Migraine nausea

Ginger for migraine nausea
For some people, the worst thing about migraine is not pain - it's migraine nausea. The most debilitating, incapacitating symptom can be the nausea. Some don't get it at all, but those who do may find themselves feeling almost like they can't move.

Nausea can strike in different ways. About 80% of migraineurs get nauseous, but only 30% actually throw up. You may feel sick to your stomach, you may throw up once, or many times. In rare occasions, it may get so bad you become dehydrated.

And nausea isn't just a migraine symptom - it can occur in cluster headaches, and on rare occasions with a really bad tension headache. Children with migraine usually deal with migraine nausea, often nausea with no headache at all. For children the symptoms can arrive quite suddenly.

Treating Migraine Nausea

1. General migraine treatment

If you're not dealing with migraine as a disease in general, this may be the best place to start. The popular triptan drugs (such as Maxalt, Frova, Imitrex, etc) are known to help with migraine nausea. A study in 1997 (by Palevitch, D. G. Earon, and R. Carasso) showed that the herb feverfew may also help with nausea. Note that sometimes over the counter painkillers may actually cause nausea (actually, some migraine drugs can as well, in some people). Check the label and try a new approach if you find your nausea is still pretty intense.

For children, there are drugs that can help with pain and nausea together that are often prescribed for migraine, such as Reglan (metoclopramide).

(Note: The book Headache and your Child by Seymour Diamond, MD, has many more great tips for dealing with children's migraine nausea.)

2. Anti-nausea drugs

Antinausea or antiemetic drugs are another line of attack. Common drugs used for migraine patients include Tigan (trimethobenzamide), Compazine (prochlorperazine), and Phenergan (promethazine). Phenergan is often prescribed for children with migraine as well. Gravol (dimenhydrinate)is also common. These types of drugs sometimes cause drowsiness, which can be a blessing during an attack. However, if you need to stay more alert ask your doctor for Reglan (metoclopramide) or another less-drowsy option. If taken with a migraine drug, Reglan may help the other medication absorb more quickly.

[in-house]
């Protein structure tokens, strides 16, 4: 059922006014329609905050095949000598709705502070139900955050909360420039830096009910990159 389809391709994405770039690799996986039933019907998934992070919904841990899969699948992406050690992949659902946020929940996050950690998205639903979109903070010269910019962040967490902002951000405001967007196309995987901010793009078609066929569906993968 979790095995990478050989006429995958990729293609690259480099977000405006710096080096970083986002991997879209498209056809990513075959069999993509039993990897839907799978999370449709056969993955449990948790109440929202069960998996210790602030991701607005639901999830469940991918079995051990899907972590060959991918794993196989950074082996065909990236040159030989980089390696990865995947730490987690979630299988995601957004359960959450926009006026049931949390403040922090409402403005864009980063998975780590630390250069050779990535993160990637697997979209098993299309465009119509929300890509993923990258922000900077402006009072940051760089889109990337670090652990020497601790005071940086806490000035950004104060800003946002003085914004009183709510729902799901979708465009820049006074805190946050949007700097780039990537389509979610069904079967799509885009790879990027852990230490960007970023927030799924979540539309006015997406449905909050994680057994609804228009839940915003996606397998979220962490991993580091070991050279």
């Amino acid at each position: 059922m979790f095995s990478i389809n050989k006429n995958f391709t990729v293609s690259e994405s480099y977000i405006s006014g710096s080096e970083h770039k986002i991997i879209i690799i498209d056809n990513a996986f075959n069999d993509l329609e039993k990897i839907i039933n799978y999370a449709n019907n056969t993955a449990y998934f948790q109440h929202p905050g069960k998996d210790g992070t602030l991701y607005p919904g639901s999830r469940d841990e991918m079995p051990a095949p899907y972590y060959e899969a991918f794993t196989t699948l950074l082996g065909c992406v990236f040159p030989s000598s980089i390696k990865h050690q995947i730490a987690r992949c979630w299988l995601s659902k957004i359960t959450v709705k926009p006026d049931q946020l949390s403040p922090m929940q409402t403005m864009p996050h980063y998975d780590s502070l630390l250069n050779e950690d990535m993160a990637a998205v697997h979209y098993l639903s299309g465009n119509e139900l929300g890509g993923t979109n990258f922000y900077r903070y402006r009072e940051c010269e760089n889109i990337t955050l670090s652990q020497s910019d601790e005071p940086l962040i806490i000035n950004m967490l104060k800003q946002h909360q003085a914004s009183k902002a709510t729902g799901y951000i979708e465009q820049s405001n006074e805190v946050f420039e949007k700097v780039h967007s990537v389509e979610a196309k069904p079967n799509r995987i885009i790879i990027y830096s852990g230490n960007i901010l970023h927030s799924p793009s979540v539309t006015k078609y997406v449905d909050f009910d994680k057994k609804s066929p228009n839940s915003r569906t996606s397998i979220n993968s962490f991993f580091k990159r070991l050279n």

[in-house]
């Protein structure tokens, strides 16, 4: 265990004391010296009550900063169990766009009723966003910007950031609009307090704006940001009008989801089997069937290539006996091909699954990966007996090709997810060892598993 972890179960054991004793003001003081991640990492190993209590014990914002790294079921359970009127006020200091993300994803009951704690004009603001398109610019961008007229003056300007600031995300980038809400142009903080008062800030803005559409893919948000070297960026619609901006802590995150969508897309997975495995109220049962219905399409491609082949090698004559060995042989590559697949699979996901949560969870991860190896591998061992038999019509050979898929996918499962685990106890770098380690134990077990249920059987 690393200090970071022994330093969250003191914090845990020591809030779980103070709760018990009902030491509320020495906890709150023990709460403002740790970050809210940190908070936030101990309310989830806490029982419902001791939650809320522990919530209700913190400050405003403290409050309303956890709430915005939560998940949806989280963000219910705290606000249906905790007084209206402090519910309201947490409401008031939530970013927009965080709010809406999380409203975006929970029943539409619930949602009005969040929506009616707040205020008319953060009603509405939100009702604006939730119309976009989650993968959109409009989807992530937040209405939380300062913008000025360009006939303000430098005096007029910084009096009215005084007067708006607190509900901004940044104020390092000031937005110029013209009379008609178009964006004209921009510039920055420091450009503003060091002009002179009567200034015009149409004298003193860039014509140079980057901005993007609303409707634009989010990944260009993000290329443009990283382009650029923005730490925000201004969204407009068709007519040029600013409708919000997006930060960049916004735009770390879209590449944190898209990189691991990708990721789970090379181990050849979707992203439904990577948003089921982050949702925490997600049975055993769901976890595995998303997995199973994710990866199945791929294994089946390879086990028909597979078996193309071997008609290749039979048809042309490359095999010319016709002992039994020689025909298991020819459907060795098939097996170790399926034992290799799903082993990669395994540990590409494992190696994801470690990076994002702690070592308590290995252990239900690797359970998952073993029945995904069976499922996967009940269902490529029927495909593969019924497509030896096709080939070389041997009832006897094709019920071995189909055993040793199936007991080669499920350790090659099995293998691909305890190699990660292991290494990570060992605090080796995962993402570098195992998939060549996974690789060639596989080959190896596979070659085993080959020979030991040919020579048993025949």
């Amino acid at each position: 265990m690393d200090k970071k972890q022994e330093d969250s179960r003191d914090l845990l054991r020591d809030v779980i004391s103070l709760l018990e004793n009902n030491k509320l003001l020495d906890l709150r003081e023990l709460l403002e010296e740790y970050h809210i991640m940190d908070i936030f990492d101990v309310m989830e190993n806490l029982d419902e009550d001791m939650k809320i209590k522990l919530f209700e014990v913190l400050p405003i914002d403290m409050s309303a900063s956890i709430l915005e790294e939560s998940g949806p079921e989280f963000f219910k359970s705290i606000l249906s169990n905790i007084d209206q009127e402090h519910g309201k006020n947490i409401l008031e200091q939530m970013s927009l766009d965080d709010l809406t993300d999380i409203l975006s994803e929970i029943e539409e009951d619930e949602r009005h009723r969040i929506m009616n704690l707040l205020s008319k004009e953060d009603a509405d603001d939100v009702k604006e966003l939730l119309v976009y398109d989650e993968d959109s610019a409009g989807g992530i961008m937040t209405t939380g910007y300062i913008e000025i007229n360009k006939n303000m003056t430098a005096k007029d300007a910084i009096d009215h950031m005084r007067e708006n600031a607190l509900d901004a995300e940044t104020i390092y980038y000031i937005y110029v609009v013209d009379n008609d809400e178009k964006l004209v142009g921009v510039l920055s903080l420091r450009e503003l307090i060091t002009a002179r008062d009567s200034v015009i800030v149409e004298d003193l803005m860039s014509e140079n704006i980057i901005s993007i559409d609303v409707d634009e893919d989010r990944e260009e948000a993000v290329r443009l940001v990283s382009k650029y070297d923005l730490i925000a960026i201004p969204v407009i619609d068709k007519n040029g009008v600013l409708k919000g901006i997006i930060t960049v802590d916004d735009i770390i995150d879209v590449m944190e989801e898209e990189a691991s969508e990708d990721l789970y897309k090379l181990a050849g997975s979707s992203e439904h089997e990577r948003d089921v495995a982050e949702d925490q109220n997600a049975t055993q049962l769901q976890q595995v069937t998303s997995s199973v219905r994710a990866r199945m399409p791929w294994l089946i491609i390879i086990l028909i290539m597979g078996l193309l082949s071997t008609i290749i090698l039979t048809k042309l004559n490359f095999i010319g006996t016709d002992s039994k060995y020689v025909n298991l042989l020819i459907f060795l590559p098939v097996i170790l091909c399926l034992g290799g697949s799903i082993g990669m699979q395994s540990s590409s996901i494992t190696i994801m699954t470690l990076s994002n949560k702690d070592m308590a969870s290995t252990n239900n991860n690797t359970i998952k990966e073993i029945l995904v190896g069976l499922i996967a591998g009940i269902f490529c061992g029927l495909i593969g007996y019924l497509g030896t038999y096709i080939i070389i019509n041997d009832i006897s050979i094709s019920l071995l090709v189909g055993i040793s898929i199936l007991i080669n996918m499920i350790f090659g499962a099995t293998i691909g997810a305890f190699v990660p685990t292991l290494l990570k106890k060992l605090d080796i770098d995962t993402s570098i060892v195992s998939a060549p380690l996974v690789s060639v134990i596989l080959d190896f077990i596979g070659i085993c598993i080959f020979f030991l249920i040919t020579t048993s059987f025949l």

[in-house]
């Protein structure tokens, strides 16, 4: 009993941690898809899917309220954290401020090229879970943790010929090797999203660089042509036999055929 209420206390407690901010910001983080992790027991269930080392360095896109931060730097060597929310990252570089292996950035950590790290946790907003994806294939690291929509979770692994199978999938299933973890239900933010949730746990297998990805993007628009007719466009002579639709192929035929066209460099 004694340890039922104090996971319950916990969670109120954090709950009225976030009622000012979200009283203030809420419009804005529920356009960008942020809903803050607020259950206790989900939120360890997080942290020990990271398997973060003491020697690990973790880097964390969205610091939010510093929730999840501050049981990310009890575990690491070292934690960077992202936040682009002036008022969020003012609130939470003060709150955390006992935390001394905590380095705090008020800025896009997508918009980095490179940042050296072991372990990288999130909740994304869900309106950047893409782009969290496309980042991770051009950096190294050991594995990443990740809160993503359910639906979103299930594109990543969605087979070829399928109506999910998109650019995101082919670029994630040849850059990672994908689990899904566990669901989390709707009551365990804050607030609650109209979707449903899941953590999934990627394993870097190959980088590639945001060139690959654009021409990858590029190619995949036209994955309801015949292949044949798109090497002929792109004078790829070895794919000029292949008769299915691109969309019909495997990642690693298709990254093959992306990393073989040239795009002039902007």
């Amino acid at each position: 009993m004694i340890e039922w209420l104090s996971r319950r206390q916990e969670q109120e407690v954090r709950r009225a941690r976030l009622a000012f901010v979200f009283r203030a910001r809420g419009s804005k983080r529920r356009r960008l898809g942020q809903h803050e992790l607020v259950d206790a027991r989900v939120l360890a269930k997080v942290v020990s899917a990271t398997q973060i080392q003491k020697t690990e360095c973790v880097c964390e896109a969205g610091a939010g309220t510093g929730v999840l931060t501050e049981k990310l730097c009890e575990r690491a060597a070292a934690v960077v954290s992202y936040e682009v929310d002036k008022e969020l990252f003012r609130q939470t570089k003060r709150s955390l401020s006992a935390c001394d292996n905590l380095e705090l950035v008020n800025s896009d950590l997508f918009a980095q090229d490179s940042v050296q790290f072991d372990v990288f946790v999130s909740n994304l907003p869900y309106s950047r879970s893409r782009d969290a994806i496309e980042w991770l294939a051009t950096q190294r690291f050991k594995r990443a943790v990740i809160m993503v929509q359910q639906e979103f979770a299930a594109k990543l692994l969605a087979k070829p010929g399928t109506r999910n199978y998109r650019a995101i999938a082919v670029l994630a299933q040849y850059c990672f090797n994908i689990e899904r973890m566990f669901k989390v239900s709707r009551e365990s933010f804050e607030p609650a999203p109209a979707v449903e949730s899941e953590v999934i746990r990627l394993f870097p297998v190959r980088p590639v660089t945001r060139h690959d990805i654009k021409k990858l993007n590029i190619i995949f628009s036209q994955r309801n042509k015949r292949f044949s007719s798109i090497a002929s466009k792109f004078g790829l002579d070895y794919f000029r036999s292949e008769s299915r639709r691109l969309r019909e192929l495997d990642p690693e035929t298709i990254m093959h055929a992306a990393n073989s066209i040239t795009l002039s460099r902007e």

Of course, if you can't keep anything down, you won't be able to swallow these pills. A suppository is another option. Suppositories are usually easy to take and they take effect very quickly.

Caution: Be very careful when taking more than one medication that can make you drowsy. For example, a narcotic painkiller and Gravol for nausea - full doses of both could actually cause you to stop breathing. Talk to your doctor about what doses are safe.

3. Self-help measures

The Mayo Clinic offers these common sense suggestions - take it easy, stay hydrated (try sips of water, weak tea, clear soft drinks or broth. Don't drink too much at once), avoid food odors, and eat bland foods.

When you know a migraine attack is coming on, try to eat a healthy snack right away, while you can still stomach the food.  This alone may keep the nausea away (works well for me!).  One reader, Gillian from the UK, suggested keeping something by the bed in case you wake up with migraine.  You may also want to vary your migraine treatment.  I found that when I stopped using an ice pack, much of my migraine nausea went away (some people find an ice pack helps!).